Maine licenses assisted living communities through the Maine Department of Health and Human Services Office of Aging and Disability Services. This department inspects properties, reviews standards and enforces rules to ensure a generally high standard of care across all of the state's residential care communities. Amenities vary by facility, but the state's guidelines call for staff and residential care facilities to prioritize helping seniors with reduced abilities to live as fully and independently as possible. The department takes comments from the public, especially from seniors and their friends and families, regarding concerns they may have over quality of care, health and safety issues and other matters that most affect seniors.
How is Assisted Living in Maine Affected by Laws and Taxes?
The state of Maine can be a mixed bag for seniors with income of their own. Social security is not taxed here, which is good news for aging citizens who depend on the federal program for all or most of their income. All other types of income, however, are subject to Maine's 7.15 percent state income tax. Unlike many other states, Maine does not allow for a large exemption on the first few thousand dollars earned, but it taxes IRAs, 401(k)s and other forms of investment income across the board.
Politics in Maine
Maine's constitution was adopted in 1820 and was written, in part, by Thomas Jefferson. The state had recently split from New Hampshire, one of the original thirteen colonies and still had very few people in it. The constitution has a declaration of rights for citizens and created a government that was a near-copy of the U.S. Constitution, in that it has executive, legislative and judicial branches with powers that are strictly separate. Today, Maine's founding charter is the fourth-oldest continuously operating constitution of all the states.
Politically, Maine has been the odd man out for a long time. Unlike every other state except Nebraska, Maine splits its electoral votes in presidential elections. Thus, the largest bloc of votes (three) commonly go to the Democratic candidate for office, while the fourth elector was assigned to the Republican candidate in 2016. Maine is volatile in its party loyalty, and it unpredictably shifts from red to blue for most offices and in most elections.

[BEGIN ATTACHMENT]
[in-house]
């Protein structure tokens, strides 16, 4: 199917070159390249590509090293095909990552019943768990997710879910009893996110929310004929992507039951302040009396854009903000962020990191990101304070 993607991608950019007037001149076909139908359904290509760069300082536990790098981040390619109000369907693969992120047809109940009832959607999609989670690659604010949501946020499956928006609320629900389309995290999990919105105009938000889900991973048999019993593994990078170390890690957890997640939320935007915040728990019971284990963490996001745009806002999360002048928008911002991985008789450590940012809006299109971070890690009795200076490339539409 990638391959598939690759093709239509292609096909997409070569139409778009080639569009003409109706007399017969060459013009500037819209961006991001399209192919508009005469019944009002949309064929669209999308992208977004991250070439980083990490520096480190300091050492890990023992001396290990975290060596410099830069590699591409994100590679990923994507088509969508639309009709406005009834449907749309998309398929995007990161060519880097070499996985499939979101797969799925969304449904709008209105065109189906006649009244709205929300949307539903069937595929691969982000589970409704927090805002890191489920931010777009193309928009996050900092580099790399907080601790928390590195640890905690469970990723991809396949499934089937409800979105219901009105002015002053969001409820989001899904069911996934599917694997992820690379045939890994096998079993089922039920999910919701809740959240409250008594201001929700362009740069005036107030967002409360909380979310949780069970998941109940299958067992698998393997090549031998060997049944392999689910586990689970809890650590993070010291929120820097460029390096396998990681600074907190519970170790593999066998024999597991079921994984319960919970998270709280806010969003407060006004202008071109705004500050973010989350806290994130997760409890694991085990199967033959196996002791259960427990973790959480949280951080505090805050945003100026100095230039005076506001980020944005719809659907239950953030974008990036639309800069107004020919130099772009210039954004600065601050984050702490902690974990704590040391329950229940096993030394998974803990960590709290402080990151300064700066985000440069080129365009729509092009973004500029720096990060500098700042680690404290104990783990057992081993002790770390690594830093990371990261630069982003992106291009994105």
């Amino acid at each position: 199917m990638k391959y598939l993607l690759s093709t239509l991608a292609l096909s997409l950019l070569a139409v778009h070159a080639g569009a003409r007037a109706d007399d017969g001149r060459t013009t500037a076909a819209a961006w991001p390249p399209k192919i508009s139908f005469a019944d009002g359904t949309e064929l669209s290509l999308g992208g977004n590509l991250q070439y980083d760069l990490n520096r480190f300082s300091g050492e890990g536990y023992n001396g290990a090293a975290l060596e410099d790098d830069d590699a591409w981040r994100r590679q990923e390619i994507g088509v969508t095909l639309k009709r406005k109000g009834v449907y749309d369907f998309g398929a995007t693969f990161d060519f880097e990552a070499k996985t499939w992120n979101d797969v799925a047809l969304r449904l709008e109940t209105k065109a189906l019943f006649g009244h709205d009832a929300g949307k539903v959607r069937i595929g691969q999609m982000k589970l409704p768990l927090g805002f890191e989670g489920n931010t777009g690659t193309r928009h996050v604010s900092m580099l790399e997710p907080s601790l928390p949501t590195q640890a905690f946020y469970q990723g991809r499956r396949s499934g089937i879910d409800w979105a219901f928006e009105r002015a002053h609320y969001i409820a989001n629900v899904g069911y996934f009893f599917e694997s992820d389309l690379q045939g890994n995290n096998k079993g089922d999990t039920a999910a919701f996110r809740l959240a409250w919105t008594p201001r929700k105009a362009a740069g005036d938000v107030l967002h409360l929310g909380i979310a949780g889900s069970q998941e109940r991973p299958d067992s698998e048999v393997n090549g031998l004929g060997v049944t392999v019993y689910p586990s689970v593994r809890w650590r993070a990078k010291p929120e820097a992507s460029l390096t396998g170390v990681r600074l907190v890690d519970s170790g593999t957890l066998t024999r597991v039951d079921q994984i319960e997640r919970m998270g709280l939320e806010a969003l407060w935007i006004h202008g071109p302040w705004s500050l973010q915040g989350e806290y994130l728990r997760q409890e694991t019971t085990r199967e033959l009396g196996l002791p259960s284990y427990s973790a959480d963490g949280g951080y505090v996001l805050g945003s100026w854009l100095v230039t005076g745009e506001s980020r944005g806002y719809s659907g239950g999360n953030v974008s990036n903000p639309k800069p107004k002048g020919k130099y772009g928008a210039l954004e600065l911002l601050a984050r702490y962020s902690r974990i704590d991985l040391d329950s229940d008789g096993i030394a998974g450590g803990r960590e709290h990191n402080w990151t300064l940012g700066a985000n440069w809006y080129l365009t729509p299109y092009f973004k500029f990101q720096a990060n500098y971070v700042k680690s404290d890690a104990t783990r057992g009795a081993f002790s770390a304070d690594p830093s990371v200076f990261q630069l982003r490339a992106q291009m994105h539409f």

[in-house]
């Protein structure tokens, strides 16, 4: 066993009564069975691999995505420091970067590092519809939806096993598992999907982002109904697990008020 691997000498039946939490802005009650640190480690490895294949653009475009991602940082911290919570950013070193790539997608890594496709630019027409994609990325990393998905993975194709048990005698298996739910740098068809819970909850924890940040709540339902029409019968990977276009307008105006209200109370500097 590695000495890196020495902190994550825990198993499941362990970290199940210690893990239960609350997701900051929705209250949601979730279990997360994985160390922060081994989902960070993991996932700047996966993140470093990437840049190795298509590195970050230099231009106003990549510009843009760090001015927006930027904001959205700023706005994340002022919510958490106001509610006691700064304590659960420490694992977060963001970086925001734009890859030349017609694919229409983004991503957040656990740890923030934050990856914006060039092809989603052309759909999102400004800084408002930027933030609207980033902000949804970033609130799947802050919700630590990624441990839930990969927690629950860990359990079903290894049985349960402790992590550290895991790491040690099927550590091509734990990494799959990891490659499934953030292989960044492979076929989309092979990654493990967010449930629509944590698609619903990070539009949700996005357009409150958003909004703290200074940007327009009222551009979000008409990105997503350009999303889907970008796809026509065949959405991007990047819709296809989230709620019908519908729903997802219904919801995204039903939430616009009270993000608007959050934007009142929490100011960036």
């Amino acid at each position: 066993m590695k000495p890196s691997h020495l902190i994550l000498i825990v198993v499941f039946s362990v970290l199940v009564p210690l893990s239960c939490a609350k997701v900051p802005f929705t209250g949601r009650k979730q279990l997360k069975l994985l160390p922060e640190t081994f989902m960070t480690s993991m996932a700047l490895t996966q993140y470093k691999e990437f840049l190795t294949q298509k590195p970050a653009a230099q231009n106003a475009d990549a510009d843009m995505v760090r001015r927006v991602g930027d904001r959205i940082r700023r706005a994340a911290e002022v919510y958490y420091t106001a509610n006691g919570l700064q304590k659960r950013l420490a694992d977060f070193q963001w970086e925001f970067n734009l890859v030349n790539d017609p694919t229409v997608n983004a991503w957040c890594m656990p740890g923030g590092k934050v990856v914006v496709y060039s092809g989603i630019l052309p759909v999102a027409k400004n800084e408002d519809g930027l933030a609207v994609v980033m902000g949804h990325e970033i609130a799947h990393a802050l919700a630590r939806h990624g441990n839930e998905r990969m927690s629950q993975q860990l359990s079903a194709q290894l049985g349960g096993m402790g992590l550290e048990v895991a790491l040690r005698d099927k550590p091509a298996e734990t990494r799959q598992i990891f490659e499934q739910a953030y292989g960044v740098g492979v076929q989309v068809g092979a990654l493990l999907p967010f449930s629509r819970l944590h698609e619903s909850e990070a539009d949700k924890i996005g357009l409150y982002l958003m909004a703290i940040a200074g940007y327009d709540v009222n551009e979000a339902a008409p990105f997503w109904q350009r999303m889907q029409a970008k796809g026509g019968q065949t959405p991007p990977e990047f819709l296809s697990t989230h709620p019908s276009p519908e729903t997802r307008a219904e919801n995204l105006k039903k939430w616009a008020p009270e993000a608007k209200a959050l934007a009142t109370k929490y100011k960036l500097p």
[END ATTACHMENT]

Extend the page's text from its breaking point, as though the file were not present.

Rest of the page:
- Maine produces 90 percent of the country's lobsters and 99 percent of its blueberries. The blueberries grow wild, and it's an annual ritual for locals to pick them in enormous quantities from just about every open space. The state's Seniors’ Farmer’s Market Nutrition Program includes blueberries in care packages for seniors in Maine, including the supplemental nutrition packages for aging citizens in assisted living.
- Maine is the coldest state in the Union... sometimes. Alaska tops the list of overall coldest states, but in the lower 48, Maine has the chilliest spring season. Wyoming actually has the coldest summers, while North Dakota walks away with the coldest winter and fall. Having a cold spring may seem like a drawback, but by delaying the blooming season for local vegetation, this actually helps keep seniors' allergies and asthma under control during the frost.
- Cadillac Mountain is Maine's highest point. At 1,530 feet above sea level, it's good for a day trip to the top for active seniors. The mountain is not named for the car, but for the man whom the Cadillac automobile is also named, the French explorer Antoine Laumet de la Mothe, sieur de Cadillac.